How did you start volunteering with KIND as an ASL interpreter and what drew you to this opportunity?
The first thing to know is, I am not an interpreter. I am a Teacher of the Deaf who was asked to assist with a case after several attempts with a formal interpreter were unsuccessful in creating a shared understanding of the information being presented due to the client’s limited language abilities. Interpreters are trained to receive information in one language and deliver it in another, which may include altering word choice or grammatical structure of a statement so that the intended meaning of the speaker is also included. However, with this particular client, the need was so much greater. For those of us with a complete foundational language, we can use familiar words and descriptions to help define new vocabulary and abstract concepts. In the case of this client, who had no access to formal language prior to age 14, that foundation of knowledge was missing. Therefore, language alone was not sufficient at helping her understand her role in the legal process or to tap into her visual memories from a time when she had no means of labeling what she was seeing. So Alejandra Morisi, an attorney with KIND and a friend of mine, reached out to see if my skills as a teacher working with deaf children might be a better match to try and connect with this client to help her understand the complexities of the asylum process and tell her captivating story of how she came to the US.
What did you find unique about interpreting for the case of an immigrant child? Were there any additional considerations or adjustments involved in your interpretation?
Initially, I knew that my goal was to try and use modified and expanded language to explain this very unique situation and novel law vocabulary to someone who had only begun to learn American Sign Language (ASL) 5 years ago. I was also new to immigration law myself, so I had to ask lots of clarifying questions to make sure that I understood not only what the lawyer was saying, but also the whole concept of what was being discussed. I knew that if I didn’t understand the reason for all the meetings, the intended end goal, or how long the process took, that the client likely did not either but may not have the courage or the right words to ask these questions. Along the way I had to learn some of the conditions of my role, such as making sure to not lead the client in the way I presented questions or checked for clarification. What I interpreted to the lawyer needed to be her story as she told it, not what I assumed that she meant. And I had to recognize my own limitations as we got deeper into the asylum process, and realize that I could not complete this task alone. Luckily through the grace of God and connections with others in the field of Deaf education, I was able to locate a team member who was a certified interpreter with years of experience working with deaf immigrants with limited language abilities. Through our collaboration and teamwork, I was able to witness the power of language immersion. Immersion is more than simply the passing of a spoken or signed message back and forth to communicate, but rather it is the incorporation of actions, gestures, pictures, drawings, and any other modality possible to help someone understand a message/concept and formulate a response. It was through true language immersion that we were able to capture a remarkable story based solely on what the client had observed visually or the few simple gestures used by her family members to direct her.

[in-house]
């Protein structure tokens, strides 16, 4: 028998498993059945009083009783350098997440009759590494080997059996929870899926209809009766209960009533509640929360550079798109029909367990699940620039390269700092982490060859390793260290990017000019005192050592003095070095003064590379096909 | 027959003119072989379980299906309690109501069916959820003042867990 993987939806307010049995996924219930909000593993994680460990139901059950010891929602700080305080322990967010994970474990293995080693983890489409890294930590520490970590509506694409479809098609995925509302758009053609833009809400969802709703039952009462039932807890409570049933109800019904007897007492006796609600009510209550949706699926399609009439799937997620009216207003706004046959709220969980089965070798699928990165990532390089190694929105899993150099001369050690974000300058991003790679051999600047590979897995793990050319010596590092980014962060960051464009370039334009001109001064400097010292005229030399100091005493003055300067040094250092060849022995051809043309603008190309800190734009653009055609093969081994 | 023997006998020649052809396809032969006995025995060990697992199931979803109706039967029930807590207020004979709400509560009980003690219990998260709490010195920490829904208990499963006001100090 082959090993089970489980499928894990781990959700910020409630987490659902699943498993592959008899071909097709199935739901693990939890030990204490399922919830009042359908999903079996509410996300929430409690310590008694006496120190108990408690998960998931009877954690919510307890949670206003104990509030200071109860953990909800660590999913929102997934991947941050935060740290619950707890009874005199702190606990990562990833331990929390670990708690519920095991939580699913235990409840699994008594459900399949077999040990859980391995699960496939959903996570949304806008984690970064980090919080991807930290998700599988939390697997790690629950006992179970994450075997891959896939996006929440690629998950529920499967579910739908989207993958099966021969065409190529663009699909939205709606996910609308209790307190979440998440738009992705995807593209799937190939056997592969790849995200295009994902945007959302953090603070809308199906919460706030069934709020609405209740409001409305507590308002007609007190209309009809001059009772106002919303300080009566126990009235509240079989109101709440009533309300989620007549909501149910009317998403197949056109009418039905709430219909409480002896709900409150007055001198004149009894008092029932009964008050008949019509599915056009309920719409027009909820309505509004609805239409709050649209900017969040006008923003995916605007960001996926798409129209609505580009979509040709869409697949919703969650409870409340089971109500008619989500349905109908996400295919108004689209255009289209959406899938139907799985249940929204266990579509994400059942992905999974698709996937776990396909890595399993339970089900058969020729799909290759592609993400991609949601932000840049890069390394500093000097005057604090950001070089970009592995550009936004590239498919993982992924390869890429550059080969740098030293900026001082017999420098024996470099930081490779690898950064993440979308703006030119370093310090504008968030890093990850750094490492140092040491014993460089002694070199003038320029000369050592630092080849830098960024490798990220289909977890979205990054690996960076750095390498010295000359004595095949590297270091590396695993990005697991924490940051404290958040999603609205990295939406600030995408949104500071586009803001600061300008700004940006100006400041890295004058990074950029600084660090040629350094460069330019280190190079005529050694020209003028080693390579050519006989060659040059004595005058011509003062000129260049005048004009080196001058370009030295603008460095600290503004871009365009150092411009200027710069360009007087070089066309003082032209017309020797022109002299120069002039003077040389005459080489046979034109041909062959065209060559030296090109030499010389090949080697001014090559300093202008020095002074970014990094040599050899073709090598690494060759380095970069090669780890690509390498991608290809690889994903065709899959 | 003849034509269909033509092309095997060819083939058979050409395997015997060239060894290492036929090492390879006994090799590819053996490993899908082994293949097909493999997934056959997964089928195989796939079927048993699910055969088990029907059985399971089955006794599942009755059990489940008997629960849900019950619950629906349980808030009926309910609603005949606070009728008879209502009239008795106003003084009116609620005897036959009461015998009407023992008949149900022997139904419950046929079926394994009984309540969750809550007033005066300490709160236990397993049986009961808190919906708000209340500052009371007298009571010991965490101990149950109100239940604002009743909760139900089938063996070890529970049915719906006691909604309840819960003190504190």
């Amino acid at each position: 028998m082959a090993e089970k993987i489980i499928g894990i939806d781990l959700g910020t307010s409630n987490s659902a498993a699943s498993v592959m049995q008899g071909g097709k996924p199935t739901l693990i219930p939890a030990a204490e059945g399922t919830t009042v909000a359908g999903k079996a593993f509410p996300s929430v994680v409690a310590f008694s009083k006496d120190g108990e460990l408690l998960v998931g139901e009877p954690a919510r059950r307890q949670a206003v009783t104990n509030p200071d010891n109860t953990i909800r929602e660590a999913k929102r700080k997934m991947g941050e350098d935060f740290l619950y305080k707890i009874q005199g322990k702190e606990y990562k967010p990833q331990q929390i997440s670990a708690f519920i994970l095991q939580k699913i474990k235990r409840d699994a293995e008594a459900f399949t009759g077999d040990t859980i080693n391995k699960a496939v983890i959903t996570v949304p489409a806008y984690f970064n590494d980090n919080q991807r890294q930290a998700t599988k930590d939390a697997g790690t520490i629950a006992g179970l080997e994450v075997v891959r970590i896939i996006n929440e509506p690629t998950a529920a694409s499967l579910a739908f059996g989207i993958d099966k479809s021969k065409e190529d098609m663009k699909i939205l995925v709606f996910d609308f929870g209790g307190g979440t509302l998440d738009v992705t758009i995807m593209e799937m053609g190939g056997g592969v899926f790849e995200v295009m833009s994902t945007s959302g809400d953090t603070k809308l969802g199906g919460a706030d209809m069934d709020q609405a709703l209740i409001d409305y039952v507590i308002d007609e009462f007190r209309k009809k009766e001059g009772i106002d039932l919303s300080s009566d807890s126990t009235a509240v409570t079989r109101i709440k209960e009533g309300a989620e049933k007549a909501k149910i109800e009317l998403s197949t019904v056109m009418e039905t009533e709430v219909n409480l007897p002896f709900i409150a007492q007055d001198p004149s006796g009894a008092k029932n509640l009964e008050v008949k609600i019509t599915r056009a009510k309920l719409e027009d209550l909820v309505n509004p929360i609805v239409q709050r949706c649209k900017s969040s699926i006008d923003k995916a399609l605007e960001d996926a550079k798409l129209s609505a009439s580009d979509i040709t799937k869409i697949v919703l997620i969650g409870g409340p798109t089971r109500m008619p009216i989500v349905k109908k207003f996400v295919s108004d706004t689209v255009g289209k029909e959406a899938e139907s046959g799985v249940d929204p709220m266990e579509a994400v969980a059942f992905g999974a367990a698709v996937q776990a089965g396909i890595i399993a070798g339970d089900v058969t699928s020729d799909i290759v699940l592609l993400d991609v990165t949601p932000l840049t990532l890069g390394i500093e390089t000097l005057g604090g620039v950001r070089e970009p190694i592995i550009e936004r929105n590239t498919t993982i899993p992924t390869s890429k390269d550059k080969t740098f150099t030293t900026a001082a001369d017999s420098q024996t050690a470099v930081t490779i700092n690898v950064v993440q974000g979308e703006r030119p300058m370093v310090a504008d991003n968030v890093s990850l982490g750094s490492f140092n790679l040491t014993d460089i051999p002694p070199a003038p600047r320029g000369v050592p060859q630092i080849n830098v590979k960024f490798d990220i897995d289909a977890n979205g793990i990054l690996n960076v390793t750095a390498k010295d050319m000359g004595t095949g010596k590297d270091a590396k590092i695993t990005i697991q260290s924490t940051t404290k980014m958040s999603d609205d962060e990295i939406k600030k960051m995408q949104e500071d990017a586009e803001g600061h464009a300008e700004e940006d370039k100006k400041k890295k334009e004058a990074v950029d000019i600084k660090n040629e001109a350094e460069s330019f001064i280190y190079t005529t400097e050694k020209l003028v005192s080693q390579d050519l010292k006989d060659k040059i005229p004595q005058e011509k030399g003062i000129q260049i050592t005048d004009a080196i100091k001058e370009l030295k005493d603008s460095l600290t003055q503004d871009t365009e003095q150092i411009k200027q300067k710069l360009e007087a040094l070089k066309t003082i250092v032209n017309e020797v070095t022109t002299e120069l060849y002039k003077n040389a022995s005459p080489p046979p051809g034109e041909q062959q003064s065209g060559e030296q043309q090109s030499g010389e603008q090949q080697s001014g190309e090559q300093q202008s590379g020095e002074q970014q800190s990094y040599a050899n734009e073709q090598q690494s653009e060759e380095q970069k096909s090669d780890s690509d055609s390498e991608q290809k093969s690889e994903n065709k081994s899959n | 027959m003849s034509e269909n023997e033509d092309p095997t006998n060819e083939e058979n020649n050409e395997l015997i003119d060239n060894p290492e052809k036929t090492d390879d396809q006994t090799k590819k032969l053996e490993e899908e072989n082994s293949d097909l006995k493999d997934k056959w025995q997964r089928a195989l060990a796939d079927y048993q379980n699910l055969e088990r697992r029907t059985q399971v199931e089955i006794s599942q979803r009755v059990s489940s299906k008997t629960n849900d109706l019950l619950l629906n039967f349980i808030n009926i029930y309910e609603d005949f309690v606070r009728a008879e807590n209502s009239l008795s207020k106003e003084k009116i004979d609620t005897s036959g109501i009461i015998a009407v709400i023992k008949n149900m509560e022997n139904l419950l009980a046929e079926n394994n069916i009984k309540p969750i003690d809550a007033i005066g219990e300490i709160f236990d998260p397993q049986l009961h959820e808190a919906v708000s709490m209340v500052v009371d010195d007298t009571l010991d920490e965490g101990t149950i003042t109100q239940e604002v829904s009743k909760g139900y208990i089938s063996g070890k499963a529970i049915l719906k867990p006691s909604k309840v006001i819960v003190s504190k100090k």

* ‘deaf’ refers to an individual with the physical condition of hearing loss; ‘Deaf’ refers to someone who embraces the culture and language (American Sign Language) of the Deaf Community.
Please describe a moment in your volunteer work that left an impact on you.
The moment that I realized the power of the work being done at KIND. The fact that the lives and futures of the children served by this great organization are based on the ability of the attorneys to present a suitable defense that warrants that child staying in the US. And in doing so must gain the trust of fragile children and make them feel comfortable enough to open up and share what may be painful, terrifying, and/or heartbreaking memories. It was also impactful to hear firsthand the story of a deaf child growing up in a Central American country. It is difficult to fathom such a passive existence, being taken from place to place without the ability to ask, “Where are we going? What’s going to happen? Who are these people I am with?” When a child is born deaf in the US there is a buffet of services and supports available to parents to help their child learn an accessible language and receive a quality education. In many other countries those opportunities do not exist, or they come at such a high cost that families are not able to access them. An individual’s ability to communicate fluently, learn how to function in an increasingly complex and intellectually demanding world, or simply have meaningful engagement with other people can be severely impacted by a lack of accessible language.
What has been rewarding about working with this client?
It has been extremely rewarding to be able to use my skills to benefit someone in need. I mean what good are skills or knowledge if we don’t use them to support the greater good? I am also thankful that I was given the opportunity to work with KIND and learn more about what they do. Their wealth of knowledge and resources will be helpful for my area of work as I serve many immigrant families. I am hopeful that the knowledge I gained through this experience can be utilized again in the future to assist others in a similar situation.